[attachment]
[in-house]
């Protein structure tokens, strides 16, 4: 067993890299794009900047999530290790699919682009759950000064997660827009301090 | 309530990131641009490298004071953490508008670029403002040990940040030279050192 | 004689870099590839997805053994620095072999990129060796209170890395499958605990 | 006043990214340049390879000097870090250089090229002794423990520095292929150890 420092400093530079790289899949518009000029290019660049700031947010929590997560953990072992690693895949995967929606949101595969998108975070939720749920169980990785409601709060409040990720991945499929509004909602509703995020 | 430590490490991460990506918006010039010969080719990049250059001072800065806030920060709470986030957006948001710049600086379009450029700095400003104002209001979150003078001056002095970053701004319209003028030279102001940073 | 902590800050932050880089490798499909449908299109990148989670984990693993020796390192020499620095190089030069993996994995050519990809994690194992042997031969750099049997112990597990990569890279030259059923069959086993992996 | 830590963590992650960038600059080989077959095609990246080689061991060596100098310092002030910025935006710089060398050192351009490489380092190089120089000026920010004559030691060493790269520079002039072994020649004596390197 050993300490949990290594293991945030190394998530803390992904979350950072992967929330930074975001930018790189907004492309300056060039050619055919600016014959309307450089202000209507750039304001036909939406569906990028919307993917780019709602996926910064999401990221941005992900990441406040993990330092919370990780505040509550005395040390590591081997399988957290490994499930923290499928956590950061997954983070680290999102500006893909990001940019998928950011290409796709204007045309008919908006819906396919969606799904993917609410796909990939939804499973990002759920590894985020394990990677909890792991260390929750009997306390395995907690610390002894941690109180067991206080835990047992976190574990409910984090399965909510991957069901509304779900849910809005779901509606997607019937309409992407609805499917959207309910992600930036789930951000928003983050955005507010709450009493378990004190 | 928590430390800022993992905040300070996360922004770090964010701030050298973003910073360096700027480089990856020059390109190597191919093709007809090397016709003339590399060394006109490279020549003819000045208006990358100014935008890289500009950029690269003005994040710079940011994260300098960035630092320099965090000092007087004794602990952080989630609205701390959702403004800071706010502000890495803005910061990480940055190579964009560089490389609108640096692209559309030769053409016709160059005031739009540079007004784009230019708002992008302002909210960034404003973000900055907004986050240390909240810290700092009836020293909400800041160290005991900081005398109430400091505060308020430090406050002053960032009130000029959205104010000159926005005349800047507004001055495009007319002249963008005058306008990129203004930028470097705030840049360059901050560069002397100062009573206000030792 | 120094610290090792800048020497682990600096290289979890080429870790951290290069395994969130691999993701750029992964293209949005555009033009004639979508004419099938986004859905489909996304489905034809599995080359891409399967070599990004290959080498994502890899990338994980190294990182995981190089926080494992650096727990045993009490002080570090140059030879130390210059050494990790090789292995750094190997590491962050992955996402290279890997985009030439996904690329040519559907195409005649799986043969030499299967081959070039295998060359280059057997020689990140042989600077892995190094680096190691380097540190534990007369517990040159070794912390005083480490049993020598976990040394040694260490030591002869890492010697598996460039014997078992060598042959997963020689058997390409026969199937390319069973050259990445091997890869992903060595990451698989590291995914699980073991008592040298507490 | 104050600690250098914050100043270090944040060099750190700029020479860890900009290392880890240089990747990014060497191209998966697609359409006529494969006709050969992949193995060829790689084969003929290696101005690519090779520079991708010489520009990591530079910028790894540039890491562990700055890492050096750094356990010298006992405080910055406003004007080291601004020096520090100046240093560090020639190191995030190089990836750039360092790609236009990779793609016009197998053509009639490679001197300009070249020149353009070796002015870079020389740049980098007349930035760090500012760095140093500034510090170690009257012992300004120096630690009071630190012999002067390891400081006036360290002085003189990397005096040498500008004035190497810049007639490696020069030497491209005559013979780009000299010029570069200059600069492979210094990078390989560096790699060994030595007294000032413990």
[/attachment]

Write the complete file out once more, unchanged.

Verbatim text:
[in-house]
């Protein structure tokens, strides 16, 4: 067993890299794009900047999530290790699919682009759950000064997660827009301090 | 309530990131641009490298004071953490508008670029403002040990940040030279050192 | 004689870099590839997805053994620095072999990129060796209170890395499958605990 | 006043990214340049390879000097870090250089090229002794423990520095292929150890 420092400093530079790289899949518009000029290019660049700031947010929590997560953990072992690693895949995967929606949101595969998108975070939720749920169980990785409601709060409040990720991945499929509004909602509703995020 | 430590490490991460990506918006010039010969080719990049250059001072800065806030920060709470986030957006948001710049600086379009450029700095400003104002209001979150003078001056002095970053701004319209003028030279102001940073 | 902590800050932050880089490798499909449908299109990148989670984990693993020796390192020499620095190089030069993996994995050519990809994690194992042997031969750099049997112990597990990569890279030259059923069959086993992996 | 830590963590992650960038600059080989077959095609990246080689061991060596100098310092002030910025935006710089060398050192351009490489380092190089120089000026920010004559030691060493790269520079002039072994020649004596390197 050993300490949990290594293991945030190394998530803390992904979350950072992967929330930074975001930018790189907004492309300056060039050619055919600016014959309307450089202000209507750039304001036909939406569906990028919307993917780019709602996926910064999401990221941005992900990441406040993990330092919370990780505040509550005395040390590591081997399988957290490994499930923290499928956590950061997954983070680290999102500006893909990001940019998928950011290409796709204007045309008919908006819906396919969606799904993917609410796909990939939804499973990002759920590894985020394990990677909890792991260390929750009997306390395995907690610390002894941690109180067991206080835990047992976190574990409910984090399965909510991957069901509304779900849910809005779901509606997607019937309409992407609805499917959207309910992600930036789930951000928003983050955005507010709450009493378990004190 | 928590430390800022993992905040300070996360922004770090964010701030050298973003910073360096700027480089990856020059390109190597191919093709007809090397016709003339590399060394006109490279020549003819000045208006990358100014935008890289500009950029690269003005994040710079940011994260300098960035630092320099965090000092007087004794602990952080989630609205701390959702403004800071706010502000890495803005910061990480940055190579964009560089490389609108640096692209559309030769053409016709160059005031739009540079007004784009230019708002992008302002909210960034404003973000900055907004986050240390909240810290700092009836020293909400800041160290005991900081005398109430400091505060308020430090406050002053960032009130000029959205104010000159926005005349800047507004001055495009007319002249963008005058306008990129203004930028470097705030840049360059901050560069002397100062009573206000030792 | 120094610290090792800048020497682990600096290289979890080429870790951290290069395994969130691999993701750029992964293209949005555009033009004639979508004419099938986004859905489909996304489905034809599995080359891409399967070599990004290959080498994502890899990338994980190294990182995981190089926080494992650096727990045993009490002080570090140059030879130390210059050494990790090789292995750094190997590491962050992955996402290279890997985009030439996904690329040519559907195409005649799986043969030499299967081959070039295998060359280059057997020689990140042989600077892995190094680096190691380097540190534990007369517990040159070794912390005083480490049993020598976990040394040694260490030591002869890492010697598996460039014997078992060598042959997963020689058997390409026969199937390319069973050259990445091997890869992903060595990451698989590291995914699980073991008592040298507490 | 104050600690250098914050100043270090944040060099750190700029020479860890900009290392880890240089990747990014060497191209998966697609359409006529494969006709050969992949193995060829790689084969003929290696101005690519090779520079991708010489520009990591530079910028790894540039890491562990700055890492050096750094356990010298006992405080910055406003004007080291601004020096520090100046240093560090020639190191995030190089990836750039360092790609236009990779793609016009197998053509009639490679001197300009070249020149353009070796002015870079020389740049980098007349930035760090500012760095140093500034510090170690009257012992300004120096630690009071630190012999002067390891400081006036360290002085003189990397005096040498500008004035190497810049007639490696020069030497491209005559013979780009000299010029570069200059600069492979210094990078390989560096790699060994030595007294000032413990």